The climate in the area is warm and wet. These characteristics are typically seen in the southern part of Japan. The Kuroshio Current keeps the region warm in winter. The average annual temperature is around 16°C. There is barely any snowfall in the plain throughout the year. The area is pluvial and humid, with annual average precipitation of over 2,300 mm and average humidity of around 70%. Even so, the region enjoys more than 2,100 hours of sunshine a year, as there are long periods of sunshine even in winter.

The Gokase River watershed area has artificially planted cedar and cypress forests as well as deciduous broad-leaved forests composed chiefly of beech on the plain and mountains in the altitude range of 0-1,500 meters. Nearly half the forests are manmade.

Large animals living in these forests include deer and boars. However, there are no carnivorous animals that catch and eat them, and these days they increasingly do damage to agricultural products and forest.

c. Social characteristics (population, land use, land ownership system, governance and lifestyles)

The city of Nobeoka has a population of 130,000. With its strong chemical industry for textiles, food and other products, it has developed into the leading industrial city in Miyazaki Prefecture. The 2008 industrial statistics confirmed that the city had 255 factories with at least four employees, 9,350 workers were under their employment and product shipments amounted to approximately 314.8 billion yen as of 2008.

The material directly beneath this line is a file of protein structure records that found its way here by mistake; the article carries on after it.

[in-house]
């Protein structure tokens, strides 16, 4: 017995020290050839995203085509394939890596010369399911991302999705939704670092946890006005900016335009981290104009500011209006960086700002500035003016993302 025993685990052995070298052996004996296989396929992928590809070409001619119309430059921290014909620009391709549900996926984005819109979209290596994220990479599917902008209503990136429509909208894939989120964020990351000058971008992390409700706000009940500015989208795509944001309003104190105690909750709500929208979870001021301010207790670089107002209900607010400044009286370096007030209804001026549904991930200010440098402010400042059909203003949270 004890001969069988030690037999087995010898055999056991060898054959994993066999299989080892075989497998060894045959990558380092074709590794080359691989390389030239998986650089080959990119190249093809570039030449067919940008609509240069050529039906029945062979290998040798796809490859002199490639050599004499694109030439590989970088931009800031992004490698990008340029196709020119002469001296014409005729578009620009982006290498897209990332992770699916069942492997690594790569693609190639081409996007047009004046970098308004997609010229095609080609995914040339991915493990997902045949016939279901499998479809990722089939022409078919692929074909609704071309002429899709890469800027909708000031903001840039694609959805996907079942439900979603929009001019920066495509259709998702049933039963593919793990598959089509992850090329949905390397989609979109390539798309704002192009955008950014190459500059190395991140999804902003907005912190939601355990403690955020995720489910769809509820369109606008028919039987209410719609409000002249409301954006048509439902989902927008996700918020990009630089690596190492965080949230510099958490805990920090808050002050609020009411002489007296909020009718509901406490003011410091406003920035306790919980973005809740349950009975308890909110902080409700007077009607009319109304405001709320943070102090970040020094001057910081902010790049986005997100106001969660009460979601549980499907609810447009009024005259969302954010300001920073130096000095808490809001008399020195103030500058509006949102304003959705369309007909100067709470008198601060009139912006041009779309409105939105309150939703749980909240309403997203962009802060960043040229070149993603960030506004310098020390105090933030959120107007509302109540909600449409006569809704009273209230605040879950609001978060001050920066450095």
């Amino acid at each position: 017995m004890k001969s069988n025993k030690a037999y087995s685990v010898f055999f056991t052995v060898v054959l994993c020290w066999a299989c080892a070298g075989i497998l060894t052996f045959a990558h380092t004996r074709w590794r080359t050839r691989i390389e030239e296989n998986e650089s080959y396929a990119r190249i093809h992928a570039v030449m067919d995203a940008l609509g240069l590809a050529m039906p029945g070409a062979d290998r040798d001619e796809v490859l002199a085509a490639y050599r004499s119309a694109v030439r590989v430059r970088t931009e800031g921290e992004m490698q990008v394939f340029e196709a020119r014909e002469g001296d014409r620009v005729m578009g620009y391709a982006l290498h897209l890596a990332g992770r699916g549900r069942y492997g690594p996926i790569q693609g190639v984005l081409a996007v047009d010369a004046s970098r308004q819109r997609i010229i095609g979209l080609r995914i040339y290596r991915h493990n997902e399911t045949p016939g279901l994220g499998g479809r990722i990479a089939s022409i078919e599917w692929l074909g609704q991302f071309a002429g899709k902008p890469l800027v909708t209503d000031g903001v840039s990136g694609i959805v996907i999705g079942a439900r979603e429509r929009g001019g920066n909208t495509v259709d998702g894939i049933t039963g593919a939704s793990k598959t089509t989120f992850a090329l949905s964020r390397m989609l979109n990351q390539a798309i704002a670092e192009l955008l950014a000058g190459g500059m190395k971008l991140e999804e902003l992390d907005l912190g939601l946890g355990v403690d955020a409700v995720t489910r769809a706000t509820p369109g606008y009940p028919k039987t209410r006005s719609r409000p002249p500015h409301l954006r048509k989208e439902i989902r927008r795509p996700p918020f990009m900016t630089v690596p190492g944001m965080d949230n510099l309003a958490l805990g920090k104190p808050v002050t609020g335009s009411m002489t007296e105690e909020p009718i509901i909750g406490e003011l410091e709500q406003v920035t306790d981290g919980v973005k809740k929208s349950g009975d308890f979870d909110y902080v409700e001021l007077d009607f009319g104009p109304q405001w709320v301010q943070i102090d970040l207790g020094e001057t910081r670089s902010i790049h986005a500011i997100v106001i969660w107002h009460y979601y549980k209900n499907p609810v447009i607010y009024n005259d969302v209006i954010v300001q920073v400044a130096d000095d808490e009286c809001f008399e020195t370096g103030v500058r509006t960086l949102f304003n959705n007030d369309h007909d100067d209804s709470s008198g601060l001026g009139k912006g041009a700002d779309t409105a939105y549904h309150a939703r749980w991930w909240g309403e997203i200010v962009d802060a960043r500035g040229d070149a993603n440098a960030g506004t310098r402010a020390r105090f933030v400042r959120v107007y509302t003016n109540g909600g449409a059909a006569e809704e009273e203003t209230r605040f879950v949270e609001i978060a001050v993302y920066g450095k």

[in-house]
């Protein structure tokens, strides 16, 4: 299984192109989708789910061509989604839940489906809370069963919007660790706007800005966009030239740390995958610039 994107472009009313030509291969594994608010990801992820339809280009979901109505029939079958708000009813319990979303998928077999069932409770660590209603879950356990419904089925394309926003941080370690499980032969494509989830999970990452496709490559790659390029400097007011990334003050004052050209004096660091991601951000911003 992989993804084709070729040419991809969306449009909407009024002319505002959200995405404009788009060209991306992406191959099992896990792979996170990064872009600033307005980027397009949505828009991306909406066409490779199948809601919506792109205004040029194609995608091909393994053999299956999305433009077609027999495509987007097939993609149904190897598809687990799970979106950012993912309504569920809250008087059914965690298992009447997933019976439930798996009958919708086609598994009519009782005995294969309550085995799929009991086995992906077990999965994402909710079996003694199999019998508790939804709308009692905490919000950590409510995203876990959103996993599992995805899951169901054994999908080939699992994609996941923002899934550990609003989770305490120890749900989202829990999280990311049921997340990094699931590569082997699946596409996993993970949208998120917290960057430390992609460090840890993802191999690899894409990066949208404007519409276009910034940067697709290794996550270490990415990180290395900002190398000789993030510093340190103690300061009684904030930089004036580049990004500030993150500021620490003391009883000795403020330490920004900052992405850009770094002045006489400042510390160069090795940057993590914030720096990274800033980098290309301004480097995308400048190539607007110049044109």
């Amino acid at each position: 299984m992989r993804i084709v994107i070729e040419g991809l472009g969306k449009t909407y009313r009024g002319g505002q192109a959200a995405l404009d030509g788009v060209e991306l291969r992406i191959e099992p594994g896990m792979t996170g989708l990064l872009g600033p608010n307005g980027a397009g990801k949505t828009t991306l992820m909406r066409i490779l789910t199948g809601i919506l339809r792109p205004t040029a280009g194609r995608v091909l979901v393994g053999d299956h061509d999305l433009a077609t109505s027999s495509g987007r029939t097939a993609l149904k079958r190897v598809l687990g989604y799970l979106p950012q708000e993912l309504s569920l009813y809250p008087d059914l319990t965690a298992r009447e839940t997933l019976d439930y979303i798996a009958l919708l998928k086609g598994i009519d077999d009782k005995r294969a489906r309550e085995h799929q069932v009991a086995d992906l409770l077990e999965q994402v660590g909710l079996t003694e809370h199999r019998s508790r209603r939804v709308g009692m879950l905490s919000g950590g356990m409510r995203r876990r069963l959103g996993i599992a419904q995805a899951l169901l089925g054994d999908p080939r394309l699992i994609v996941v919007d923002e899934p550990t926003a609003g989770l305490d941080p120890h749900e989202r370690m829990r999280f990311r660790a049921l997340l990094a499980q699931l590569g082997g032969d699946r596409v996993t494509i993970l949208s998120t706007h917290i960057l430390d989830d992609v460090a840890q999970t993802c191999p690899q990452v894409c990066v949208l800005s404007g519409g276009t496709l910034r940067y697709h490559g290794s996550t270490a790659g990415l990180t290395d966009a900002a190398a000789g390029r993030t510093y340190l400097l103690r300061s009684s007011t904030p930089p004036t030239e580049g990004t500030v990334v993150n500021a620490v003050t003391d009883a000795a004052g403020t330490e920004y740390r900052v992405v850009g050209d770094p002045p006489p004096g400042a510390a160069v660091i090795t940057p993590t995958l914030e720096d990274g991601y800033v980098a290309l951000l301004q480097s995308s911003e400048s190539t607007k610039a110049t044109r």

With respect to industrial sectors, those engaged in a tertiary industry are on the increase while those in a primary industry are declining.

The city’s urban district extends 13.4 km north-south and 7.0 km east-west. Its central district has land lots for commercial and industrial use and the residential districts are around it.

The Gokase River system flows through the city of Nobeoka and the surrounding area is used as farmland. However, the farmed area is gradually shrinking and the area of abandoned farmland is growing. Forests cover 84% of the area administered by the Nobeoka City government and a large majority, 78%, is under private ownership.

Since the city is located on the sea, there is also a fishing industry.

d. Characteristics in terms of economy and production relationship (including agriculture, forestry, fisheries and practices)

Artificial private forests of cedar and cypress stretch across the mountainous district of the Gokase River watershed area. These are managed by forestry associations, including the Nobeoka District Forest Owners Association, Nishi Usuki Forest Owners Association and Saiki Wide-Area Forest   Owners Association.

However, Japan’s lumber production is sliding after a recent growth of lumber imports, resulting in an inability to implement sufficient forest management. Thinned wood and trimmed branches and leaves are left lying in forests, so that the forests are no longer in as sound condition as in the past.  Not under proper human management, they are now in a state of disrepair.